Living Life in Incremental Steps: Sports, Cleveland, and Happiness
After a lung transplant, a patient should not partake in some tasks or continue with certain behaviors.
For example, I used to love to do yardwork, such as gardening and keeping my lawn in shape. But my transplant doctor recommended against it. I can’t do other activities as well, but I miss these two the most. Now, I supervise the process.
I don’t live a boring life by any means. I travel and attend concerts and sporting events, which help me to continue living a grateful life.
I set my personal timeline based on upcoming events. I am not employed full time anymore, so some days feel similar to the weekend. I still look forward to the weekends, though, because my wife is off work and we usually have something planned.
The months between the Super Bowl and the start of baseball season are like a grace period in my life. No football or baseball means a major lull in my life. To offset this, I have a gathering on the Sunday that the Daytona 500 is held, which usually occurs around Fat Tuesday.
The gathering is like a miniature Mardi Gras party, and I make 10 gallons of chicken and sausage gumbo. It’s a welcome break from the monotony of the long, cold winters under the gray skies of Cleveland, Ohio.
Last year, I wrote about my Cleveland Browns after the team made some key acquisitions. Unfortunately, my excitement soon diminished when the season started. This was heartbreaking for me and for the other Browns fans. The potential for winning was there, but one can never accurately speculate about a team’s future. I hope the Browns eventually get it right and progress to a winning program.
Since my transplant, I have watched and taken part in several celebrations for a Cleveland team or athlete that won a championship. The Cleveland Cavaliers won the NBA finals in 2016. It was an exciting time in Cleveland, as it was the team’s first championship victory.
When a team like the Cavaliers wins a title, it changes the entire demeanor of a city. Everyone has a little skip in their step, people are nicer, and an overall feeling of accomplishment exists, even though the fans don’t play. I was unable to attend any games or the victory parade, but because of my transplant, I was able to witness the events from the comforts of my living room.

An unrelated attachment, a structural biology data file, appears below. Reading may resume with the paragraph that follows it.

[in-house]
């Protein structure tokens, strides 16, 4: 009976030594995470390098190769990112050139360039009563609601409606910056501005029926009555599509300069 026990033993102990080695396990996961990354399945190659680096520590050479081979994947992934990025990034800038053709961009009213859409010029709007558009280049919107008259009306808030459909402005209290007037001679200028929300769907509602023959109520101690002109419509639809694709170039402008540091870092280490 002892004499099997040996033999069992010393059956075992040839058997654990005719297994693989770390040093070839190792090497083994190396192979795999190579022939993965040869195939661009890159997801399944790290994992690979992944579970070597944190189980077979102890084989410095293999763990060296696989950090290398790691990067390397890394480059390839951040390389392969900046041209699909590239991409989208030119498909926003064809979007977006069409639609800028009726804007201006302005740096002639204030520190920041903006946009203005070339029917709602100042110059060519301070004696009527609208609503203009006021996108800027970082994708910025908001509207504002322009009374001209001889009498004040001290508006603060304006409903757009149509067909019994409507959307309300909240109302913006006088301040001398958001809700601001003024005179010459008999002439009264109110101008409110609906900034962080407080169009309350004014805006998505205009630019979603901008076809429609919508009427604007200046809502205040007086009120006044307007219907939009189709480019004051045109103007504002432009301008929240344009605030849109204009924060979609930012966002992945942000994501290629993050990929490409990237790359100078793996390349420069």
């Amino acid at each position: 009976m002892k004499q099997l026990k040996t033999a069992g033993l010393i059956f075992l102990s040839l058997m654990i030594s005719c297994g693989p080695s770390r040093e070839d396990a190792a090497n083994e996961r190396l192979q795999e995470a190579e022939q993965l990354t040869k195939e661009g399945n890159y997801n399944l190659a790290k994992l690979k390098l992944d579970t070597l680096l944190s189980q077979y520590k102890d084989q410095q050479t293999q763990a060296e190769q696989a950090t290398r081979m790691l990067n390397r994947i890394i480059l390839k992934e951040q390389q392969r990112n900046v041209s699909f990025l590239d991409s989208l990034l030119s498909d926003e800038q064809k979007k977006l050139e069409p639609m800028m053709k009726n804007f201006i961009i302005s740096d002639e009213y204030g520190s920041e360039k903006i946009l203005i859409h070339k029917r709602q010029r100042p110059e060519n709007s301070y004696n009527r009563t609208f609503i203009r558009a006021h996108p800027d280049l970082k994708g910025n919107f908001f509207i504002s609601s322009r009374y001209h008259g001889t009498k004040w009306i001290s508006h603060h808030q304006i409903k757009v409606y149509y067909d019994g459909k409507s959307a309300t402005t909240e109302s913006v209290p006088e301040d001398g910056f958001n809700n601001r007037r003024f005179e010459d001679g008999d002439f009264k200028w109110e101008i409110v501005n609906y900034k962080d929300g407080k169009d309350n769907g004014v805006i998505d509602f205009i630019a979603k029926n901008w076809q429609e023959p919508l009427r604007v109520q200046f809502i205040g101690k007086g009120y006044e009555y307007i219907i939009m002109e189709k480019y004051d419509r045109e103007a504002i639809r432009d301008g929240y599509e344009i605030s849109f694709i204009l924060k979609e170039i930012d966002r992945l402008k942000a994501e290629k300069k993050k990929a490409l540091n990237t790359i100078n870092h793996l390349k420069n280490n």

Lifelong Clevelander Stipe Miocic was crowned a mixed martial arts (MMA) heavyweight champion in May 2016. Cleveland now has a fighting champion! Miocic epitomizes the city’s working class, and despite his fame, he still works as a firefighter. Soon after he won the championship, there was talk of his next bout being held in Cleveland.
The fight eventually was scheduled and I was ready to buy tickets. They were pricey, but how many opportunities would I have to experience an MMA championship fight in Cleveland? I bought the tickets and the anticipation slowly began.
In my mind, I believe that if I can schedule my life in increments, I can keep living. I know it doesn’t happen this way, but I need to have something to look forward to.
That August, I had a transplant appointment accompanied by a bronchoscopy. A major complication occurred during my bronchoscopy. While I had walked into the hospital with great gains in my pulmonary function, after the bronchoscopy, I ended up in the ICU for three days.
I spent three more days on the hospital’s transplant floor. When I left, I was on supplemental oxygen. I still had the Miocic fight to look forward to, and I planned to attend even if I had to lug my oxygen tank around with me.
Fight night came, and I rode with three friends to the arena. The atmosphere was electrifying. This is one of the reasons I love sports. They always help to take your mind off the stressful things in life.
I’ve been to many sporting events and concerts, but this scene was controlled chaos. It was the loudest arena I have ever been to, and Miocic successfully defended his title. I yelled and stomped so much that I had to increase my oxygen level to the max. But I still wasn’t at 88 percent oxygen saturation. The pandemonium lasted for 20 minutes, but by then, I was in bad shape. Yet it didn’t stop me from displaying my fandom.
I knew I wouldn’t be able to walk out of there. Luckily, one of my friends is a Cleveland police officer, so he approached a colleague to request a wheelchair for me. I took about 20 minutes to become stable. This wore me out, as only a couple of days had passed since I was released from the hospital.
Sports are important to me, but I also value the friendships and companionship that they bring. As a former college football player, I used to love the competition, but the thing I miss most is the camaraderie with my teammates.
Soon after this column is published, I will begin preparing my gumbo and I will start a new timeline. These are incremental steps toward living my life!
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